By David Pyle
November 13th, 1985, is a date that is still etched in my memory. This was the day that the Colombian town of Armero was submerged beneath a catastrophic flood of volcanic rocks, mud and water; a lahar that had swept down from the summit of the volcano Nevado del Ruiz, erupting about 40 kilometres away. For days, terrible scenes of anguish and despair filled our television screens, as rescuers struggled desperately to help the survivors, and recover the many thousands of victims. Thirty years on, and Colombia has one of the most sophisticated national volcano monitoring systems in the world, run from a network of observatories by the Servicio Geologico Colombiano (SGC). But what of the people of Armero; the survivors, and those who still live at the foot of the restless volcano, Nevado del Ruiz?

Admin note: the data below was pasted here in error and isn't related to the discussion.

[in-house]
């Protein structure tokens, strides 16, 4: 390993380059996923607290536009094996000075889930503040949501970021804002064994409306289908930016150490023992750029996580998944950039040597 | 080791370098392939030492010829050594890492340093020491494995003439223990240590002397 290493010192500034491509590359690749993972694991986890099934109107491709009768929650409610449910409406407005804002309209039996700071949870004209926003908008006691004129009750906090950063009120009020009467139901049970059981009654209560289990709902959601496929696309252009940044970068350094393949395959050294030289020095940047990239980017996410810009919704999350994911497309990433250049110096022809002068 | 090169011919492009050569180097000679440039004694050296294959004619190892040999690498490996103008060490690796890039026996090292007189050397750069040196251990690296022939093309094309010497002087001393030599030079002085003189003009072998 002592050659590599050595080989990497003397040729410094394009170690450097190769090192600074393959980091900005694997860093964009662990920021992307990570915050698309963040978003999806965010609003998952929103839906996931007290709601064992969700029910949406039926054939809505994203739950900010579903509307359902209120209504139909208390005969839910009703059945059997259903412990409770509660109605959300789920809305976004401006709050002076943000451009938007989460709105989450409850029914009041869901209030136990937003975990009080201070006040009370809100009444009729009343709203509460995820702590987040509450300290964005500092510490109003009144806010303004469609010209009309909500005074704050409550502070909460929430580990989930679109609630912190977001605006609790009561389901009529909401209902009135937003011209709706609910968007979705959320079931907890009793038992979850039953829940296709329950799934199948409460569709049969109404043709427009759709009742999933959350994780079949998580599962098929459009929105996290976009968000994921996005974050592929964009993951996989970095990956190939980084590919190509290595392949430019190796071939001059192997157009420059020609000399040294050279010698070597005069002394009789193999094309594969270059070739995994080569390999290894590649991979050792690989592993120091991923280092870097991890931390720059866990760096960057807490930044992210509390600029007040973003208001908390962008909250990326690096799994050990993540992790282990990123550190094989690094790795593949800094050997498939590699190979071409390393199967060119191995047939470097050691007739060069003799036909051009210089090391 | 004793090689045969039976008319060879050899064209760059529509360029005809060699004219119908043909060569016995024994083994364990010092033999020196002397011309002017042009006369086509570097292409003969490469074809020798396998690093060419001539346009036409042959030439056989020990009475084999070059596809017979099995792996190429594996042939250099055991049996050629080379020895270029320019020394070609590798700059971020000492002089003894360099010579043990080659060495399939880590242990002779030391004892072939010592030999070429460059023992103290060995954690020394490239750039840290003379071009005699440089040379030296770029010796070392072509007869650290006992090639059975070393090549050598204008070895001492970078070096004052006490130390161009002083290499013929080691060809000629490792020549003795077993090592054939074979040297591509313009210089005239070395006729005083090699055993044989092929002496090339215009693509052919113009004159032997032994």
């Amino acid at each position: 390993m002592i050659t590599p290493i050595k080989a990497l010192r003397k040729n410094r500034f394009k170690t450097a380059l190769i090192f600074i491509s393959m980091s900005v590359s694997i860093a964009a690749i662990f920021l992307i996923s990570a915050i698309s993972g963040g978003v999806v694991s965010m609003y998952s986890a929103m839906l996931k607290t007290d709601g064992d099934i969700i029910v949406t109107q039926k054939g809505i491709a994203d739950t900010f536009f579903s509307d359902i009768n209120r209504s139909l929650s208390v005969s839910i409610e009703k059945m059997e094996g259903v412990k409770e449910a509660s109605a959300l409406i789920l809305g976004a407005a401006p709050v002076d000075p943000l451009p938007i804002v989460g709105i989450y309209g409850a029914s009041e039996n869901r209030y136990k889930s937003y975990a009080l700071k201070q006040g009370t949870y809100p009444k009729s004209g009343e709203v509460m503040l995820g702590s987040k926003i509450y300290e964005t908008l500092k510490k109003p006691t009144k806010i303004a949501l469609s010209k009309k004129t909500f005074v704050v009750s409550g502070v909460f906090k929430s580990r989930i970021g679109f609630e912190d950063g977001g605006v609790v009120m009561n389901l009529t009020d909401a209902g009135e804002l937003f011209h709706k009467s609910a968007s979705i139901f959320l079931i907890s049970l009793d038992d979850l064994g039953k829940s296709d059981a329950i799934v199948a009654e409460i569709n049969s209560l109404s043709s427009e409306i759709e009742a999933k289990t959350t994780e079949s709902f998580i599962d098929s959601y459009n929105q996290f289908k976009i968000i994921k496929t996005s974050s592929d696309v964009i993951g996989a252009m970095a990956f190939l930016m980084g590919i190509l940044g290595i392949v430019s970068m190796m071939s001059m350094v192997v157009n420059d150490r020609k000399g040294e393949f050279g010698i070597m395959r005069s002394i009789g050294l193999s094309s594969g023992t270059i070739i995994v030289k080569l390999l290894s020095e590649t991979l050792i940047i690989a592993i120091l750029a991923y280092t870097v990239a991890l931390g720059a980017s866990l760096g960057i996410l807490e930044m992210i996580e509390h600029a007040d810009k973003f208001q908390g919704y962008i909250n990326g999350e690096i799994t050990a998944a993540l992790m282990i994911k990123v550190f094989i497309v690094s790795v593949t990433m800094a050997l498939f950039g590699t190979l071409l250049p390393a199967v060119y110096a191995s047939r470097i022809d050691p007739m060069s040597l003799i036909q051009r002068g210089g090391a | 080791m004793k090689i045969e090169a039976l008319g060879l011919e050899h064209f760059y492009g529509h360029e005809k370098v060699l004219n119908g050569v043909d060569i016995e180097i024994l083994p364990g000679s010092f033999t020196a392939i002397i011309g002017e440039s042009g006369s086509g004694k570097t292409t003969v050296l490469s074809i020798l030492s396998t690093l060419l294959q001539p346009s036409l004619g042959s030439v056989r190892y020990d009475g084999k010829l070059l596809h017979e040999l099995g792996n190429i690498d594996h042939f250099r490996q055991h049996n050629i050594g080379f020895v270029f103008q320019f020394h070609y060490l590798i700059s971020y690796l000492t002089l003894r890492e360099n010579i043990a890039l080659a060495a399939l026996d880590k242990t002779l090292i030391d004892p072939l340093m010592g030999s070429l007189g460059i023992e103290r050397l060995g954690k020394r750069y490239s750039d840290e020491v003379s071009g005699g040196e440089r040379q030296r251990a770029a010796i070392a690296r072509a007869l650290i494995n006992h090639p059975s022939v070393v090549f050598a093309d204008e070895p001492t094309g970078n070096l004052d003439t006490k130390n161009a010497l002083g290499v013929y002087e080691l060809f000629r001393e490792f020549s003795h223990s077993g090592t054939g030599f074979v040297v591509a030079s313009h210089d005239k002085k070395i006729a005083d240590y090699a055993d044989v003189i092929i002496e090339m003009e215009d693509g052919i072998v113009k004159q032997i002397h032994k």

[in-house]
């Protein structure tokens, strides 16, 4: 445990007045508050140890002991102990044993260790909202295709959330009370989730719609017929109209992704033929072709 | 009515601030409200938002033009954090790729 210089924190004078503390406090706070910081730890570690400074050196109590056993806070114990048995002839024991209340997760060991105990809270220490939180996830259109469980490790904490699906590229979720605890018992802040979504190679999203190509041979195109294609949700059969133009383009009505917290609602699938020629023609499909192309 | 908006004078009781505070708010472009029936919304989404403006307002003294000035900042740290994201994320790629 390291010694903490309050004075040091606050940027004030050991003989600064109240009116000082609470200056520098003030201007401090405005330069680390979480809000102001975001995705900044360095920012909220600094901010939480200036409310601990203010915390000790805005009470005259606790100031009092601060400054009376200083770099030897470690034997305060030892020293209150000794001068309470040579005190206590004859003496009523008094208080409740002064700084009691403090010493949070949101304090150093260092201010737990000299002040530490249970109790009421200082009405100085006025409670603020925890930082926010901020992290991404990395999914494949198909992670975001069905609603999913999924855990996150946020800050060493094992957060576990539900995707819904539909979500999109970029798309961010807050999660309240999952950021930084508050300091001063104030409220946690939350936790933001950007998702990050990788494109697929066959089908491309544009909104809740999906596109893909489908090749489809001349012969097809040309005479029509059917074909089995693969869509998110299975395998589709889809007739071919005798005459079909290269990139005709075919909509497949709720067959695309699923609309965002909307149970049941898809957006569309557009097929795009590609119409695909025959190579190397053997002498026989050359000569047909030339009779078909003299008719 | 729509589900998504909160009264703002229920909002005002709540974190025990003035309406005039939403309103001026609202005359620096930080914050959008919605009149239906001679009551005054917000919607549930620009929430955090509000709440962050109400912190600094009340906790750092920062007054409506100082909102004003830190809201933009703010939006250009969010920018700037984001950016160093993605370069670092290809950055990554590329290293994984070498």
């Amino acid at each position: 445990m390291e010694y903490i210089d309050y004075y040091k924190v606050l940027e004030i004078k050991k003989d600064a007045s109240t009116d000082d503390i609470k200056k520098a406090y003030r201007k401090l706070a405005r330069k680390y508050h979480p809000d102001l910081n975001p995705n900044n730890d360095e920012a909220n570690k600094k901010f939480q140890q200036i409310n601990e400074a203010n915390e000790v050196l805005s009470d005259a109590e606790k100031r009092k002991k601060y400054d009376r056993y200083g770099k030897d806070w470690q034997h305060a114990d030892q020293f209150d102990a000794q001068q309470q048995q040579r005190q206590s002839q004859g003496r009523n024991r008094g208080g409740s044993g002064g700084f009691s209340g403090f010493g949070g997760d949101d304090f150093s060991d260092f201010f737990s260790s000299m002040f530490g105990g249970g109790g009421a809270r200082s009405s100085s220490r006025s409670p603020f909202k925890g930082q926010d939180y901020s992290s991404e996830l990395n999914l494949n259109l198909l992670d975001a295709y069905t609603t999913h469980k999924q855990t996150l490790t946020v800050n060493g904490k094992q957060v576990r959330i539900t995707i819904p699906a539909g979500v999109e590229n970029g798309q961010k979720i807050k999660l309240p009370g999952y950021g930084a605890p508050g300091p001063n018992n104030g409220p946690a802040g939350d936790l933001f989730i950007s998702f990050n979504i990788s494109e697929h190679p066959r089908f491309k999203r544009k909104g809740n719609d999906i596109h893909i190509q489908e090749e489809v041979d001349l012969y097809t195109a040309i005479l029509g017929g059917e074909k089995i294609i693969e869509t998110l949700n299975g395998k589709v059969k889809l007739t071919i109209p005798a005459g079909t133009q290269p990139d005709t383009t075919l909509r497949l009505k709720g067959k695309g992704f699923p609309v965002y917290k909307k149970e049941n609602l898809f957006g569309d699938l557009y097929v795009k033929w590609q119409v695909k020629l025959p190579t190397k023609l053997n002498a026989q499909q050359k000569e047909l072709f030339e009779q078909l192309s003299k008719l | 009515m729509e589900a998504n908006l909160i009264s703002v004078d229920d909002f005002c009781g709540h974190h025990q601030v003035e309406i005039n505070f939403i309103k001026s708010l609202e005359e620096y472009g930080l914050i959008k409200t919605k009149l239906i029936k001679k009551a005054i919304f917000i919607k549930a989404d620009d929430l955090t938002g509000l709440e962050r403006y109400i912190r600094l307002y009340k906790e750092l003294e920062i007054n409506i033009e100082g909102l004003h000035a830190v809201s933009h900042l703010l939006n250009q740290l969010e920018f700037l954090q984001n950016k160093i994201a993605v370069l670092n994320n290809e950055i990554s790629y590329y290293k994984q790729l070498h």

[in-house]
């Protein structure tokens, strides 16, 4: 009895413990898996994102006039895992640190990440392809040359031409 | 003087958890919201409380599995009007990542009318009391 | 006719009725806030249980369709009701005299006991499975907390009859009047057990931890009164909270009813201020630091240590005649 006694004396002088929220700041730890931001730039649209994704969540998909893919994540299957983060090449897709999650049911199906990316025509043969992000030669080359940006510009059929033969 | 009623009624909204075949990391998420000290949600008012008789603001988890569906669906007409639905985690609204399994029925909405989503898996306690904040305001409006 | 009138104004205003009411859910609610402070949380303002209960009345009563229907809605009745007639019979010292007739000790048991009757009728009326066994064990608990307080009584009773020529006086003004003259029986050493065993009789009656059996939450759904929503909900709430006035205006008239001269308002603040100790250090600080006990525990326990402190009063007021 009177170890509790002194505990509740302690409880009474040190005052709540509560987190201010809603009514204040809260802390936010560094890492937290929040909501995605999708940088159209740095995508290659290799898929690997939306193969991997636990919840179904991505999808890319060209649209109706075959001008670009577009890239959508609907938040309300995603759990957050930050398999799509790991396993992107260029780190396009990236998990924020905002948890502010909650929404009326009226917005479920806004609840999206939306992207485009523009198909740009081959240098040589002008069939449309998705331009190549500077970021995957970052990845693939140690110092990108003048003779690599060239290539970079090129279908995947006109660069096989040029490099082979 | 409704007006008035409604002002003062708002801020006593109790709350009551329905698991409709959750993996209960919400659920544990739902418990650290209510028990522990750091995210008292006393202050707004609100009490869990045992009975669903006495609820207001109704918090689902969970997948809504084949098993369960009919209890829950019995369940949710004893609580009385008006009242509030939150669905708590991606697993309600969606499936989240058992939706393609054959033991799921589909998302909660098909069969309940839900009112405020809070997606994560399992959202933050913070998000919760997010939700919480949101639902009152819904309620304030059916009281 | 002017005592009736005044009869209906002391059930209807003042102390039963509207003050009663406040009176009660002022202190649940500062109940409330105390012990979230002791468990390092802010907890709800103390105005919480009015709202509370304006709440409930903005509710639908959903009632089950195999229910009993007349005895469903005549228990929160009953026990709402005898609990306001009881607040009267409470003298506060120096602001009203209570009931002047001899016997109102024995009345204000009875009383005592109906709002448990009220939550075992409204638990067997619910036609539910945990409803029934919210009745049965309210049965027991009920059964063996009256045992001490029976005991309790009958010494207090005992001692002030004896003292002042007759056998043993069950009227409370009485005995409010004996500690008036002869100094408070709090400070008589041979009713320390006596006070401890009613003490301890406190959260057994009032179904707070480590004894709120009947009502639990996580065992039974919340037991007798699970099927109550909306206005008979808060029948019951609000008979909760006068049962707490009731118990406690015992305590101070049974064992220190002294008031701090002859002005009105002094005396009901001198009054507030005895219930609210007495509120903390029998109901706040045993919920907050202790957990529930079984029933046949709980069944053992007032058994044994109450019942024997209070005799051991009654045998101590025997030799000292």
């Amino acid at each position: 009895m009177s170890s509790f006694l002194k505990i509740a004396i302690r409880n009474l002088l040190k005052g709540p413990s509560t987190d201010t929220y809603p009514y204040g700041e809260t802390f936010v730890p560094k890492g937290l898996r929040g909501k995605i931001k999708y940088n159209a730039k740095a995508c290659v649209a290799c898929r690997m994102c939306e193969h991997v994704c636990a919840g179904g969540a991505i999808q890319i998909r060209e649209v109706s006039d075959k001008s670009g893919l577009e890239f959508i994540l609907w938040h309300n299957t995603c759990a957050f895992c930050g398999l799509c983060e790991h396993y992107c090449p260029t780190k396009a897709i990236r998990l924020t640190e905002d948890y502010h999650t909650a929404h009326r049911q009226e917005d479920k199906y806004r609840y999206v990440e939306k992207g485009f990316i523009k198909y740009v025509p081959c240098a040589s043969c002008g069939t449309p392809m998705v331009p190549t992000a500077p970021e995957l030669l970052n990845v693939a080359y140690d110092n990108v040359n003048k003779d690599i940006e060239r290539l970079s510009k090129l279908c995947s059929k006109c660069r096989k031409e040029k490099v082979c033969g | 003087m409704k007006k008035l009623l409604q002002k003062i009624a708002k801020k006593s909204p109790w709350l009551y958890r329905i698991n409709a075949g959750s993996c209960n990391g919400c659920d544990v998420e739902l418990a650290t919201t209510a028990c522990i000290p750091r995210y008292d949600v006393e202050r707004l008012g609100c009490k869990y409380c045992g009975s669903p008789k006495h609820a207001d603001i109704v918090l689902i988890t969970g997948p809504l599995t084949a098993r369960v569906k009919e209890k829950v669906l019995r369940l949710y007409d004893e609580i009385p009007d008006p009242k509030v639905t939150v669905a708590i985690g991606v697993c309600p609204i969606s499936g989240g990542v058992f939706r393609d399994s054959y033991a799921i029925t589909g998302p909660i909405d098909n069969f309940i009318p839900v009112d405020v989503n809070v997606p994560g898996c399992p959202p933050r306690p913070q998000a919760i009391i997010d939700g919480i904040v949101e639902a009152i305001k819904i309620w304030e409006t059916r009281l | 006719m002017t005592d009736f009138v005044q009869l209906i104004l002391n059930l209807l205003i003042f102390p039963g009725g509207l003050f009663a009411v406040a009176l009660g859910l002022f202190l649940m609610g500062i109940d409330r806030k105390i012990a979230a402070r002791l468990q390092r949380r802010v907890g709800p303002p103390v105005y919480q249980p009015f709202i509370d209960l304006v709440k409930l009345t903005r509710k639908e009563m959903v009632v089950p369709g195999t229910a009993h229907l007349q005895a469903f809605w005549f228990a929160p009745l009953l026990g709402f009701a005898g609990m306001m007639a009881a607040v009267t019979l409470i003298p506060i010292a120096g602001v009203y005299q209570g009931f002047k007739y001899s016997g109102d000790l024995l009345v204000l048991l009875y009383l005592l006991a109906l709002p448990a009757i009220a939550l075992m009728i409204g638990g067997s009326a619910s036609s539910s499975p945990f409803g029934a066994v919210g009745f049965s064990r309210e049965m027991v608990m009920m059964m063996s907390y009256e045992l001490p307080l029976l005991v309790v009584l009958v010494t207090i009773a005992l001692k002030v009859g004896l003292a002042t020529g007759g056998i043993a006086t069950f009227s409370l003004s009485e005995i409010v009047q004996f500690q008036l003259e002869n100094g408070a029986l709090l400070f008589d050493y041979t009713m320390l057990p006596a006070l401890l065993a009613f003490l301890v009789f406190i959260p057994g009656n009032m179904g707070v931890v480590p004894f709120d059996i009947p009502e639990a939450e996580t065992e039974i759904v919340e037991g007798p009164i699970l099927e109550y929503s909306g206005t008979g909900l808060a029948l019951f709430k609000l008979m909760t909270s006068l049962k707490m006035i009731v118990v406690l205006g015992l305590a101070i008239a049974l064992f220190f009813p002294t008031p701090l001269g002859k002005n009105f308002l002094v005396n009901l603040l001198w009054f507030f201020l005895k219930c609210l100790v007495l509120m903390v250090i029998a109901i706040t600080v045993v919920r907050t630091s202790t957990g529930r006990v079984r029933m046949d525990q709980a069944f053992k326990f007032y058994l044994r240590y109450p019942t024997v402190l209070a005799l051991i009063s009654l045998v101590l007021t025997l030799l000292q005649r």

Over the past year, researchers from the University of East Anglia and the ‘STREVA‘ project have been working with the SGC and a filmmaker, Lambda films, to collect oral histories, to explore what people recall from that fateful day, and to learn more about how people live with the volcano today. The result is three short films: beautifully shot, tremendously moving, and well worth a few minutes of your time.